South Korean President Kim Dae-jung says he will take tough measures against illegal or violent strikers. His warning comes on the second day of a massive walkout by thousands of state power and rail workers. The strike has so far been peaceful but has widened to include tens of thousands of autoworkers.
The South Korean president told his cabinet that he prefers to negotiate an end to this week's labor strikes but his administration will be tough if it has to.
Public sector rail and power industry workers walked off the job Monday and were joined by employees of South Korea's largest car manufacturers, Hyundai and Kia.
The government says the strike action is illegal since the law prohibits employees at government utilities to walk out. But Yoon Yung-mo - a spokesman for the Korean Confederation of Trade Unions - says his group will not be deterred. "Unions that are members of the KCTU, at the petition of KCTU, have gone on strike from one o'clock today [Tuesday] to show solidarity to those workers in the struggle to stop the government's privatization drive," he says.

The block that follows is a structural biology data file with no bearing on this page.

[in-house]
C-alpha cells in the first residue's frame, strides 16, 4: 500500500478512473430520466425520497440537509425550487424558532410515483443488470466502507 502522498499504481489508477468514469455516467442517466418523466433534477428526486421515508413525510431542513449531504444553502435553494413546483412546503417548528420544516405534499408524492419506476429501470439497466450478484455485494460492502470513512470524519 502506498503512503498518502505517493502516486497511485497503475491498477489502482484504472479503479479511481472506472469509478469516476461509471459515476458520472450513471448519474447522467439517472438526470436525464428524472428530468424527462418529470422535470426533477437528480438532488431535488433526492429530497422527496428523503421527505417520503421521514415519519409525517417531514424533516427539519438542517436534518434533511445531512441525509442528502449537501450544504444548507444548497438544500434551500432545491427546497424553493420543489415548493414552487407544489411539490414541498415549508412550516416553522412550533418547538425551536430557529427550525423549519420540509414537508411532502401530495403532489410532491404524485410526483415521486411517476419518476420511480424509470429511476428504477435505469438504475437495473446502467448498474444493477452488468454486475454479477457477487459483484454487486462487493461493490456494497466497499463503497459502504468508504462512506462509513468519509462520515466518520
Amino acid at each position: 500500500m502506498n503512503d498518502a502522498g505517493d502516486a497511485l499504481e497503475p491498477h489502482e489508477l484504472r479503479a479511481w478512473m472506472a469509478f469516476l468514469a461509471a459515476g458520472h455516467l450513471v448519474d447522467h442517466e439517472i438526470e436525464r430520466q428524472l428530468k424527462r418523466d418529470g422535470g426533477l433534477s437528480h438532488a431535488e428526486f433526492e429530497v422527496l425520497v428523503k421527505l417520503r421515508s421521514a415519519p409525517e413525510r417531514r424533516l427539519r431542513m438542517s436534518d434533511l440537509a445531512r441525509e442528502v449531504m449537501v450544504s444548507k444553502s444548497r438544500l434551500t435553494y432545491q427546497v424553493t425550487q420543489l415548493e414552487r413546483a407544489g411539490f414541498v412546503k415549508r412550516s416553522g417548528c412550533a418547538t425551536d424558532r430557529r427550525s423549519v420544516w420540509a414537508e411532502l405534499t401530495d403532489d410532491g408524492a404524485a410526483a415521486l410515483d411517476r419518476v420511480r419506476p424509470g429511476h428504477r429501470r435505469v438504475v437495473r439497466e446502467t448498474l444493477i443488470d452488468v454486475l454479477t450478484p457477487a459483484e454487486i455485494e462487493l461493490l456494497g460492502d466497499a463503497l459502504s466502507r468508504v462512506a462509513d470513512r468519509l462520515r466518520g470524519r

The workers oppose government economic reform plans to sell many public sector firms, saying they could lead to huge layoffs. They are also demanding that their five-and-a -half day work week be shortened but they do not want to take a pay cut.
Mr. Yoon says that the workers want a dialogue with officials, but, instead, the government is too focused on impressing international institutions. "The unions and society as a whole is forced to take this kind of action so that we begin a process. We are seeing a government that is very much a prisoner of the I-M-F, the World Bank and also international confidence," he says. "It is very much a captive, and because it is a captive it is not really able to listen to the people and engage with people to find a solution that is worthwhile and acceptable and means consensus."
The rail workers' walkout disrupted transport services for a second day, causing delays for commuters and for cargo deliveries to ports. The government has taken emergency steps to avert problems with power supplies.